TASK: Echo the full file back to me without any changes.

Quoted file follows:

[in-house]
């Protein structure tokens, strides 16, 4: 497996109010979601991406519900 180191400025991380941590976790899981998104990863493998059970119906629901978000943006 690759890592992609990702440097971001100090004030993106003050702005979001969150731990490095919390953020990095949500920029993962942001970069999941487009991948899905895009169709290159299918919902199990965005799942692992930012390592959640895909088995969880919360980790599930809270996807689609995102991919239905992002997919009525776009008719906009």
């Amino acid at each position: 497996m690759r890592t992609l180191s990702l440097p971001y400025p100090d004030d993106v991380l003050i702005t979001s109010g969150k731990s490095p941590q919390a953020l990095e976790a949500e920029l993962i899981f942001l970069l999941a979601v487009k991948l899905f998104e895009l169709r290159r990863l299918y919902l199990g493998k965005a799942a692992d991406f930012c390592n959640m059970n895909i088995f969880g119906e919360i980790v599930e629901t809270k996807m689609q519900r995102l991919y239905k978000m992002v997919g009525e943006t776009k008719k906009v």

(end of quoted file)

[in-house]
């Protein structure tokens, strides 16, 4: 497996109010979601991406519900 180191400025991380941590976790899981998104990863493998059970119906629901978000943006 690759890592992609990702440097971001100090004030993106003050702005979001969150731990490095919390953020990095949500920029993962942001970069999941487009991948899905895009169709290159299918919902199990965005799942692992930012390592959640895909088995969880919360980790599930809270996807689609995102991919239905992002997919009525776009008719906009």
């Amino acid at each position: 497996m690759r890592t992609l180191s990702l440097p971001y400025p100090d004030d993106v991380l003050i702005t979001s109010g969150k731990s490095p941590q919390a953020l990095e976790a949500e920029l993962i899981f942001l970069l999941a979601v487009k991948l899905f998104e895009l169709r290159r990863l299918y919902l199990g493998k965005a799942a692992d991406f930012c390592n959640m059970n895909i088995f969880g119906e919360i980790v599930e629901t809270k996807m689609q519900r995102l991919y239905k978000m992002v997919g009525e943006t776009k008719k906009v």